Dr. Thomas Bond and Dr. George Bagster Phillips examined the body. Her death certificate was registered on 17 November, naming her "Marie Jeanette Kelly otherwise Davies".
Dr. Thomas Bond, a police surgeon from A Division, was called in on the Mary Kelly murder. His notes read as follows:
Dr Bond also stated that the knife used was about an inch wide and at least six inches long, but did not believe that the murderer had any medical training or knowledge. In his report he concluded
Kelly was buried in a public grave at St Patrick's Roman Catholic Cemetery on Langthorne Road, Leytonstone E11, on 19 November 1888. Her grave was no. 66 in row 66, plot 10.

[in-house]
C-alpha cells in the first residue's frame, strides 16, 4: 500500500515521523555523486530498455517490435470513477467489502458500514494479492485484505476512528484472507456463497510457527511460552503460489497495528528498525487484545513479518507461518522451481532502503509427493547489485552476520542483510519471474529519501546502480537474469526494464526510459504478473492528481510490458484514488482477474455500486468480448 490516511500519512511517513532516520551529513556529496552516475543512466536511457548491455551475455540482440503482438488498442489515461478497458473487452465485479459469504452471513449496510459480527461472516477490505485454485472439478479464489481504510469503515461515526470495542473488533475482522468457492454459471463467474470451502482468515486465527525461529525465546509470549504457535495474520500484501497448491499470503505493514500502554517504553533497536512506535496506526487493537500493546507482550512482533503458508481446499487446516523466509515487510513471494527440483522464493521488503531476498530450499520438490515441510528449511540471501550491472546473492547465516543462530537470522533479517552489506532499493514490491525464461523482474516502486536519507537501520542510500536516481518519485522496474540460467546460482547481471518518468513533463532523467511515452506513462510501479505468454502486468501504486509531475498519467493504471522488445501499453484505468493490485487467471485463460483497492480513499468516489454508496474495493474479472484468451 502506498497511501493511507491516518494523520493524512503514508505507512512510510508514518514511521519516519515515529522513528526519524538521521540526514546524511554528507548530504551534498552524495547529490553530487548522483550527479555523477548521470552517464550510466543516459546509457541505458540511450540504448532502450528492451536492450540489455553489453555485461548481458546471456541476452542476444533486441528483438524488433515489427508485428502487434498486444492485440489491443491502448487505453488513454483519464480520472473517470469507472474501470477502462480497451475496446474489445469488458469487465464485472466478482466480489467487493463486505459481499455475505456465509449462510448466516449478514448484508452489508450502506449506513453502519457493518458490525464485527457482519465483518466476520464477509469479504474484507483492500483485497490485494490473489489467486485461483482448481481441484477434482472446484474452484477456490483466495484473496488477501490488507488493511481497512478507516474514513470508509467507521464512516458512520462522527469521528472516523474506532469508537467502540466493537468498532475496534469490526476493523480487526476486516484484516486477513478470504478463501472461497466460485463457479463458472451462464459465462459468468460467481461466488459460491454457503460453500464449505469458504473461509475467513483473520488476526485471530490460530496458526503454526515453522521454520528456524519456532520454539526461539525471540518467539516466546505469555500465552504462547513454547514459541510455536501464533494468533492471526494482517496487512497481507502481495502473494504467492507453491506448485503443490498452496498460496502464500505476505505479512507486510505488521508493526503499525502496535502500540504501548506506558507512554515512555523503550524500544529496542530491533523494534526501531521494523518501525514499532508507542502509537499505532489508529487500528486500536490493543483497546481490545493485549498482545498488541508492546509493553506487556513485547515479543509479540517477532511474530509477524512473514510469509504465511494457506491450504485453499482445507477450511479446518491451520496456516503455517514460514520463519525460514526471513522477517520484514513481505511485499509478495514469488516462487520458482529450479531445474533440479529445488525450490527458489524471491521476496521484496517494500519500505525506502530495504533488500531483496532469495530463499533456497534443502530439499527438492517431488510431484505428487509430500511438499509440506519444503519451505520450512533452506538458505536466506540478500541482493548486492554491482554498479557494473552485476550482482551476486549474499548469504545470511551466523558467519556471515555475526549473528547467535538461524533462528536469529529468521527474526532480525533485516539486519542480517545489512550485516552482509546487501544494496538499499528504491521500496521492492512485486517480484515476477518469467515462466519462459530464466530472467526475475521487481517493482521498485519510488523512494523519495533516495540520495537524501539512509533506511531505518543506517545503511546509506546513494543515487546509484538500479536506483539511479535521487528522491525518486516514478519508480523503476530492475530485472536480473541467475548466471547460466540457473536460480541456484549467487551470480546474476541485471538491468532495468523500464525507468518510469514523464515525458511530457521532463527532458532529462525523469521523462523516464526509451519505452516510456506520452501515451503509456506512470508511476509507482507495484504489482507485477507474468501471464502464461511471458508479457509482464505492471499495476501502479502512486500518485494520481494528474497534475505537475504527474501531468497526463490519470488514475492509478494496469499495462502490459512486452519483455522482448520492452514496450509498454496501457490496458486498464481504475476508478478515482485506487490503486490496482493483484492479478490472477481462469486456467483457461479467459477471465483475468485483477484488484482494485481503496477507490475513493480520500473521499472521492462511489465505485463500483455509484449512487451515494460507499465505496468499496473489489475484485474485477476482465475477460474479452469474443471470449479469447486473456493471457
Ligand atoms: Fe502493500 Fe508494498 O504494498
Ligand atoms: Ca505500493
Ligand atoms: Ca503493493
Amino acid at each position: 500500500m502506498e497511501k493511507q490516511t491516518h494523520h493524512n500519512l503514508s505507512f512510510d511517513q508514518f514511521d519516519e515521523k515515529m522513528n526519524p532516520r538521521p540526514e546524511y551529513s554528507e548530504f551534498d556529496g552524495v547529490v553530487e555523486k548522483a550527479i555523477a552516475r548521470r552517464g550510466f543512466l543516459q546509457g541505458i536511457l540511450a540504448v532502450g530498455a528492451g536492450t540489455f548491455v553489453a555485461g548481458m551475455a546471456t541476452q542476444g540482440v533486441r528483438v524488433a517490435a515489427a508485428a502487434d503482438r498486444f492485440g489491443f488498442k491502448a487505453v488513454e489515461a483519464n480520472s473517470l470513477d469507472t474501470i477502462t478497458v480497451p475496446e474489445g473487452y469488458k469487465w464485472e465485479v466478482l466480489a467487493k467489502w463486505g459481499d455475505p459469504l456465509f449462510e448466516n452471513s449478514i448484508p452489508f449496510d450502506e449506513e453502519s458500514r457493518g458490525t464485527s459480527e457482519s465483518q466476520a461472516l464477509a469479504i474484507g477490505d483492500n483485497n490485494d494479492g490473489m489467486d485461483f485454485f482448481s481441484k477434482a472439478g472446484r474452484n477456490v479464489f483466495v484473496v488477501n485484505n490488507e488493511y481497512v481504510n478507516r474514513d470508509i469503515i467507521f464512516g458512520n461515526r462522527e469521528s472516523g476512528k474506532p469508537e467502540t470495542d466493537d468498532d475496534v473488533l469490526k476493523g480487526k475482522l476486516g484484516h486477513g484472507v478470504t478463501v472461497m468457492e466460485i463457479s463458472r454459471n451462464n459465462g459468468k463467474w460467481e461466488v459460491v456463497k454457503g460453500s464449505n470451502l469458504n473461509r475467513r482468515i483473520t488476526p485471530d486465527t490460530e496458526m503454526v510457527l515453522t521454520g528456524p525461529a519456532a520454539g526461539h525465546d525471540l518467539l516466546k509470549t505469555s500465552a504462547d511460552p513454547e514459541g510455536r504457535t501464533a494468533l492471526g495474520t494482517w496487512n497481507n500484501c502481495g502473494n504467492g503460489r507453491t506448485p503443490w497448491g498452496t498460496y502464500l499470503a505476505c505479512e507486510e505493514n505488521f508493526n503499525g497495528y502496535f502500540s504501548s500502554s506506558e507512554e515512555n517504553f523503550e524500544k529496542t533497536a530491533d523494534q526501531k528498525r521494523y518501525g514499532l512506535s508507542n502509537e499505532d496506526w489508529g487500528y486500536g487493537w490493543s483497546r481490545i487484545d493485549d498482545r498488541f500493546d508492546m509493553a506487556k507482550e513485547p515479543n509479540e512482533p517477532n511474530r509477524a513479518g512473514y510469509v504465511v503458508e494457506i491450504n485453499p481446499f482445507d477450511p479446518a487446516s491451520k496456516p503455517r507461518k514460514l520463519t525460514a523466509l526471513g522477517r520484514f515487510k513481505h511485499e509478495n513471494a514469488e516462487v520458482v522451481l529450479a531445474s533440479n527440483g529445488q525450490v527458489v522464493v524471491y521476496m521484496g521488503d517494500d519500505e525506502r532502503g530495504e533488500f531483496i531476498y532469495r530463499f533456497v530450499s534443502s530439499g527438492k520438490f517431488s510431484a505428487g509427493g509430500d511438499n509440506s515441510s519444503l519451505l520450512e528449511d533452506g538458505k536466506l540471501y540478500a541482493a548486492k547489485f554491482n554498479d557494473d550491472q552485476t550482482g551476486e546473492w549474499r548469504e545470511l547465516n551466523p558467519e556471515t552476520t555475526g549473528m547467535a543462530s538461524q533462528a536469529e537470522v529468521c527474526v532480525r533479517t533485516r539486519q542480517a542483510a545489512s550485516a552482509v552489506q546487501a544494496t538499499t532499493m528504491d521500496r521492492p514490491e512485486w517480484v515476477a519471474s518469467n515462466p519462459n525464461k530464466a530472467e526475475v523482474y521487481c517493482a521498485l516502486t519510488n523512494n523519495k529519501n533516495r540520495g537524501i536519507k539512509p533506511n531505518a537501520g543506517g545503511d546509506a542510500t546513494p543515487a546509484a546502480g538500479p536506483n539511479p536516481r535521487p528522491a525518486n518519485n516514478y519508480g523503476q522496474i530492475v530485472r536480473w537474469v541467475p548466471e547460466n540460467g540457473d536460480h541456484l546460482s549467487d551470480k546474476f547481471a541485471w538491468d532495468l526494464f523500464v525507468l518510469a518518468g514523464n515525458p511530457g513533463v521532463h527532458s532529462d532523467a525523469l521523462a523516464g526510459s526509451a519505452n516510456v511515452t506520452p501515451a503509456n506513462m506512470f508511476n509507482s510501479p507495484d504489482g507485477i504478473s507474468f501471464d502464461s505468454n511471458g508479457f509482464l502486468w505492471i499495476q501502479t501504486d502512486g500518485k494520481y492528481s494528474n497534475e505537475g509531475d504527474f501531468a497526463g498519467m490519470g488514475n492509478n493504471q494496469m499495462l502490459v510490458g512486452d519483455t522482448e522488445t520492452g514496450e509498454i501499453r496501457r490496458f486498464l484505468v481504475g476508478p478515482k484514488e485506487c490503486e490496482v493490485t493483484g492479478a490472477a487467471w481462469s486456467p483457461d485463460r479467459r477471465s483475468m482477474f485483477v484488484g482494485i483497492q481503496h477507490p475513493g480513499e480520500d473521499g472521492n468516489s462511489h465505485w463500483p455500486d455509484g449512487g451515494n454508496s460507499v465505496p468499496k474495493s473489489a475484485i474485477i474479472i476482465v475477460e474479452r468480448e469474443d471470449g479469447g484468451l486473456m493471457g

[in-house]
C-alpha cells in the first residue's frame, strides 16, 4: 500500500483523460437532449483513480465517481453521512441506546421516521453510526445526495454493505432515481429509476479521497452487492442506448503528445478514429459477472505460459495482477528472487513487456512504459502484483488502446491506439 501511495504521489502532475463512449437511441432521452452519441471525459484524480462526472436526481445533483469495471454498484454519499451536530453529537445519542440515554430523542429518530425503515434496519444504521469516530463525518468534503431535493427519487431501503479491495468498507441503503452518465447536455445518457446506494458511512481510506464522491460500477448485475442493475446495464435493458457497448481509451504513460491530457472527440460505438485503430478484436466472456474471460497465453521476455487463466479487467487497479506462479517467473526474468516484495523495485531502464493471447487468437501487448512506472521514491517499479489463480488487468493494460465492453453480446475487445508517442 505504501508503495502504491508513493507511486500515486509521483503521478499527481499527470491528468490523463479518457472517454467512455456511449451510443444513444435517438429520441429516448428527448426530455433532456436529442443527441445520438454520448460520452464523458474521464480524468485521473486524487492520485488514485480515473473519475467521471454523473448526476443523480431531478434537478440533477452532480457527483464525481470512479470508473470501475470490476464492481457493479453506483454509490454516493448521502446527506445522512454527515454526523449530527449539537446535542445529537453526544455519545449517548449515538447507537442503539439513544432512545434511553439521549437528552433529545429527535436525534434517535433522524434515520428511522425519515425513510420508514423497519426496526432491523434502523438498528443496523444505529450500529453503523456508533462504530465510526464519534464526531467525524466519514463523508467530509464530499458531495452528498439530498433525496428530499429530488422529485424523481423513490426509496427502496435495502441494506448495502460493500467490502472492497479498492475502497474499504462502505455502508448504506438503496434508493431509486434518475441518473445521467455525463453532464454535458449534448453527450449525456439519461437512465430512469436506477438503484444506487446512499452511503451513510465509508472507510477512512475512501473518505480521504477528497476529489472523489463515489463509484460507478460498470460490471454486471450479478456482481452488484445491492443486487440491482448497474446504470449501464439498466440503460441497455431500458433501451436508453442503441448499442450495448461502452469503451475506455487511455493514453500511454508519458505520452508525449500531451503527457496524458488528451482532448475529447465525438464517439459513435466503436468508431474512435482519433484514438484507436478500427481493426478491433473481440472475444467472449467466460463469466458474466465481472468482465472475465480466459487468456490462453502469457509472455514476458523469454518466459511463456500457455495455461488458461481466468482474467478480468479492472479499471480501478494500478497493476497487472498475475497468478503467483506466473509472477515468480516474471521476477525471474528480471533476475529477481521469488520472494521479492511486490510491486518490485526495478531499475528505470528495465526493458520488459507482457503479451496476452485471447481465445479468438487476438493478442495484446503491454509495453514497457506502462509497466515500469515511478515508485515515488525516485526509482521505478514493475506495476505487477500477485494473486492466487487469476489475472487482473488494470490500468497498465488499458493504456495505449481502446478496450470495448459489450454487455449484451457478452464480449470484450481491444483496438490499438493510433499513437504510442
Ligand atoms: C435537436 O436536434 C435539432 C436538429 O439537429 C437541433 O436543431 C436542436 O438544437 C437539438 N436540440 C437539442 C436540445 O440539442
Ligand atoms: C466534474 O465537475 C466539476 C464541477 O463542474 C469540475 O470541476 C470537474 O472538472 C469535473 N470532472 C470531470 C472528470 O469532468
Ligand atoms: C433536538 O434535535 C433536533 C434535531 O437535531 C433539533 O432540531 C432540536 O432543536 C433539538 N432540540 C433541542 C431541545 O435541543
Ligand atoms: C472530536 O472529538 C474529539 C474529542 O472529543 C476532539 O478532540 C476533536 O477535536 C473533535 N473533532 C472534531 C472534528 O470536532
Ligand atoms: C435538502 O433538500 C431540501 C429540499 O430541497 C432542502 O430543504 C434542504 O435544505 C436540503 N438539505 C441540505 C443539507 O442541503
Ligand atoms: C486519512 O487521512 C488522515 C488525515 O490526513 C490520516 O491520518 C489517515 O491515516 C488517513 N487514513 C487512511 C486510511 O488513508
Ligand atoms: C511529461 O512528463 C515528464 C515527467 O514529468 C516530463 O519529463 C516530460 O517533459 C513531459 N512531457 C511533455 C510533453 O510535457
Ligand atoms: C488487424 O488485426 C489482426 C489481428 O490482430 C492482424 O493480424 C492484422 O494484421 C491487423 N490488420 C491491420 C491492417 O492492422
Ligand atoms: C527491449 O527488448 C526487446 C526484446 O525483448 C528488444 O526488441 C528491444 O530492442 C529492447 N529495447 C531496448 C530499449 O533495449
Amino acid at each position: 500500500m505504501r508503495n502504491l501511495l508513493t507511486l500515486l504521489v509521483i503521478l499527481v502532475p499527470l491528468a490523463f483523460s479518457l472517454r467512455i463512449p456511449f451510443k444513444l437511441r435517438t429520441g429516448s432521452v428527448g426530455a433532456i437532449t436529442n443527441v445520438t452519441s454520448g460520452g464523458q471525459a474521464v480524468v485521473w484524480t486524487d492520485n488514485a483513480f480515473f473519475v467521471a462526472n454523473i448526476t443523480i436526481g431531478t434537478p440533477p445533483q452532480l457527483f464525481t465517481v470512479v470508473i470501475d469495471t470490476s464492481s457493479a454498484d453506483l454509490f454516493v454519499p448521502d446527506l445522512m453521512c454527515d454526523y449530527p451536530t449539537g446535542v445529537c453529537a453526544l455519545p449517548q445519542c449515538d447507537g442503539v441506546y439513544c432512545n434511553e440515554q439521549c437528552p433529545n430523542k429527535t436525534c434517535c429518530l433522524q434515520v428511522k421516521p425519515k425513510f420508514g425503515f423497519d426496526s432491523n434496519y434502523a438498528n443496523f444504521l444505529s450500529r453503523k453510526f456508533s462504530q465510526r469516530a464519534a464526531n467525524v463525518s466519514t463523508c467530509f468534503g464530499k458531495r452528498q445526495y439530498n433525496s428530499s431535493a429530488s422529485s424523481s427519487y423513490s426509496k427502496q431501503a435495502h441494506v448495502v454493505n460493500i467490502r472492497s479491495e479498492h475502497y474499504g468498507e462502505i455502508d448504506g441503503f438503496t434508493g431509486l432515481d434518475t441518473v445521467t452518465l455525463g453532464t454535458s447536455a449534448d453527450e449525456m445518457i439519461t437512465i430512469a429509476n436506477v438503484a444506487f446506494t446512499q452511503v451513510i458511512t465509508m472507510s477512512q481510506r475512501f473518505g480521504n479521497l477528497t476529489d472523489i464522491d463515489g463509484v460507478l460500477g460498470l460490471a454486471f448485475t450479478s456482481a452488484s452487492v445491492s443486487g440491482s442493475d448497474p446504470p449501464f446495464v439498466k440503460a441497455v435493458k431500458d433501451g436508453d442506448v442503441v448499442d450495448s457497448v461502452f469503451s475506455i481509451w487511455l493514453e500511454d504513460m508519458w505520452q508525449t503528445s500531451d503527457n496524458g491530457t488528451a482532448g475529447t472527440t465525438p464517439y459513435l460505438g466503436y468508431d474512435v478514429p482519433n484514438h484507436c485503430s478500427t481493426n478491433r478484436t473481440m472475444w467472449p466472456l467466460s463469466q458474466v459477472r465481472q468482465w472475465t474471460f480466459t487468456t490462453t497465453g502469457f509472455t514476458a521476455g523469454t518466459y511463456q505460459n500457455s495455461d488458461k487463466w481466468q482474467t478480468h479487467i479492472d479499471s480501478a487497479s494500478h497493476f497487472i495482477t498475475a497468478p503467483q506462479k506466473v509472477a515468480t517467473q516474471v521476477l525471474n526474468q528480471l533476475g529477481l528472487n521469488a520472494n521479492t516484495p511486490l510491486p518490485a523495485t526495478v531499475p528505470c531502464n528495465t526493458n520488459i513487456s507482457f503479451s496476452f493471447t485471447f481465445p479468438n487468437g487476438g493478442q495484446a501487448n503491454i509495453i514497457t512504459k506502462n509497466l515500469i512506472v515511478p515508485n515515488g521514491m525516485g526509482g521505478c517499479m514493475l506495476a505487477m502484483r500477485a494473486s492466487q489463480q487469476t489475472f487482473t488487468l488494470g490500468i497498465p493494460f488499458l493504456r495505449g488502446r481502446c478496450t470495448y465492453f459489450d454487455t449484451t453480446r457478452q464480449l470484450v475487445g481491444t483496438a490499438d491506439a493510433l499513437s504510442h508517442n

Her obituary ran as follows:
Kelly's grave was reclaimed in the 1950s. John Morrison erected a large, white headstone in 1986, but marked the wrong grave. Morrison's headstone was later removed, and the superintendent re-marked Kelly's grave with a simple memorial in the 1990s.
A small minority of modern authors consider it possible that Kelly was not a victim of the same killer as the other Whitechapel murders. At an assumed age of around 25, she was younger than the other canonical victims, all of whom were in their 40s. The mutilations inflicted on her were far more extensive than those on other victims, but she was also the only one killed in the privacy of a room instead of outdoors. Her murder was separated by five weeks from the previous killings.
Bruce Paley, in Jack the Ripper: The Simple Truth (ISBN 0-7472-5218-1) proposed that her lover Joseph Barnett may have been the Ripper.